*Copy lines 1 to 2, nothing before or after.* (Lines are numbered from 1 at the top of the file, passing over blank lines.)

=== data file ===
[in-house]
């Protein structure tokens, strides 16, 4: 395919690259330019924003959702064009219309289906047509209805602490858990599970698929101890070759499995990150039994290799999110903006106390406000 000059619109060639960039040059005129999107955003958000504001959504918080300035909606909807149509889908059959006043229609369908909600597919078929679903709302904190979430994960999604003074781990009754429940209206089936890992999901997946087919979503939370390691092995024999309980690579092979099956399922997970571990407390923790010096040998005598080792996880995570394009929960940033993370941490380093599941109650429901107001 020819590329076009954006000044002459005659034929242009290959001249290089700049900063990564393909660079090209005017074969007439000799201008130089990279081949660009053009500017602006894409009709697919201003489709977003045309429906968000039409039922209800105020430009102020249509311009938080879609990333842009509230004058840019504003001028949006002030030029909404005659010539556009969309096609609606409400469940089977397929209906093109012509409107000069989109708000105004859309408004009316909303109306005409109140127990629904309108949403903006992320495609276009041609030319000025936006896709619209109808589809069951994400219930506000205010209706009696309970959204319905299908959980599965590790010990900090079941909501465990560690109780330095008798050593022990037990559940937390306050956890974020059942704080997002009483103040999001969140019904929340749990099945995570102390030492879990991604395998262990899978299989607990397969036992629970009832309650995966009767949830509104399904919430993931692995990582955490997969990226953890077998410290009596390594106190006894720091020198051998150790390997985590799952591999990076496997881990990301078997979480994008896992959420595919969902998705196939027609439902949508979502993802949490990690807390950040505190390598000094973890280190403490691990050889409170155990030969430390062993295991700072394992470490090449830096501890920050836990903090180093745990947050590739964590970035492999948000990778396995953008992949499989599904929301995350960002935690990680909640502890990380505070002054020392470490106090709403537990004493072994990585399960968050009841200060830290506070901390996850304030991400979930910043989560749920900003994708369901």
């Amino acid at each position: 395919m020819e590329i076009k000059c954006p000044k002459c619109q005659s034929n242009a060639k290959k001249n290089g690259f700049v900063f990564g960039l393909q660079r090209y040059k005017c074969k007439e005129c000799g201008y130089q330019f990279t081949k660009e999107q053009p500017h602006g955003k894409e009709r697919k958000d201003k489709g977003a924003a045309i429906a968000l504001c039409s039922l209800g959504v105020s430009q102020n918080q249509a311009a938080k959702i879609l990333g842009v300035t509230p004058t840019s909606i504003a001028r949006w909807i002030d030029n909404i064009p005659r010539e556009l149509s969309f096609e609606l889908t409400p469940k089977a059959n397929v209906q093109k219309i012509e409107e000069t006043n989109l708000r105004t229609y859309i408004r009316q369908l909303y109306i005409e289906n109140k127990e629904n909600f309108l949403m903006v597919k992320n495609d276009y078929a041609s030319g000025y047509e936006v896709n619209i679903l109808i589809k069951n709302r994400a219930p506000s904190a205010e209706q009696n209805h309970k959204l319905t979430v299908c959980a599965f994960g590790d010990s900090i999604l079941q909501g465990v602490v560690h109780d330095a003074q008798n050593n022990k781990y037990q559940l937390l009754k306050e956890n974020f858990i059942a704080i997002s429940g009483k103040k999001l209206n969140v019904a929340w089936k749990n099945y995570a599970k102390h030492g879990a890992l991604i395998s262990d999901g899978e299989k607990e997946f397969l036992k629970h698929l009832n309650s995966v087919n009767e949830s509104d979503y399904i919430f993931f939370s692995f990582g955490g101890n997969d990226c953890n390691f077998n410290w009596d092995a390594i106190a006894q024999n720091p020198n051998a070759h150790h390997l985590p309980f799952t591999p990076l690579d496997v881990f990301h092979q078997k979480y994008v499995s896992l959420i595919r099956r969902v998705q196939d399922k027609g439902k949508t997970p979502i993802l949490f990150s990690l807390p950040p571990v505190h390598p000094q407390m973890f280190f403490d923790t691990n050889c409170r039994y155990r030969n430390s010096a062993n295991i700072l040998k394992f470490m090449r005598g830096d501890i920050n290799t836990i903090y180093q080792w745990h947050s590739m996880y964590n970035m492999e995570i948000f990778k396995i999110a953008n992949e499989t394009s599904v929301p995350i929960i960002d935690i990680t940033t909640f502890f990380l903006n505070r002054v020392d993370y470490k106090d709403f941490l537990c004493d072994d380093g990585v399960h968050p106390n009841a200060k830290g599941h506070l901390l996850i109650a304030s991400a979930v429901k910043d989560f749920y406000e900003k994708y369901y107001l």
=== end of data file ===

[in-house]
């Protein structure tokens, strides 16, 4: 395919690259330019924003959702064009219309289906047509209805602490858990599970698929101890070759499995990150039994290799999110903006106390406000 000059619109060639960039040059005129999107955003958000504001959504918080300035909606909807149509889908059959006043229609369908909600597919078929679903709302904190979430994960999604003074781990009754429940209206089936890992999901997946087919979503939370390691092995024999309980690579092979099956399922997970571990407390923790010096040998005598080792996880995570394009929960940033993370941490380093599941109650429901107001 020819590329076009954006000044002459005659034929242009290959001249290089700049900063990564393909660079090209005017074969007439000799201008130089990279081949660009053009500017602006894409009709697919201003489709977003045309429906968000039409039922209800105020430009102020249509311009938080879609990333842009509230004058840019504003001028949006002030030029909404005659010539556009969309096609609606409400469940089977397929209906093109012509409107000069989109708000105004859309408004009316909303109306005409109140127990629904309108949403903006992320495609276009041609030319000025936006896709619209109808589809069951994400219930506000205010209706009696309970959204319905299908959980599965590790010990900090079941909501465990560690109780330095008798050593022990037990559940937390306050956890974020059942704080997002009483103040999001969140019904929340749990099945995570102390030492879990991604395998262990899978299989607990397969036992629970009832309650995966009767949830509104399904919430993931692995990582955490997969990226953890077998410290009596390594106190006894720091020198051998150790390997985590799952591999990076496997881990990301078997979480994008896992959420595919969902998705196939027609439902949508979502993802949490990690807390950040505190390598000094973890280190403490691990050889409170155990030969430390062993295991700072394992470490090449830096501890920050836990903090180093745990947050590739964590970035492999948000990778396995953008992949499989599904929301995350960002935690990680909640502890990380505070002054020392470490106090709403537990004493072994990585399960968050009841200060830290506070901390996850304030991400979930910043989560749920900003994708369901």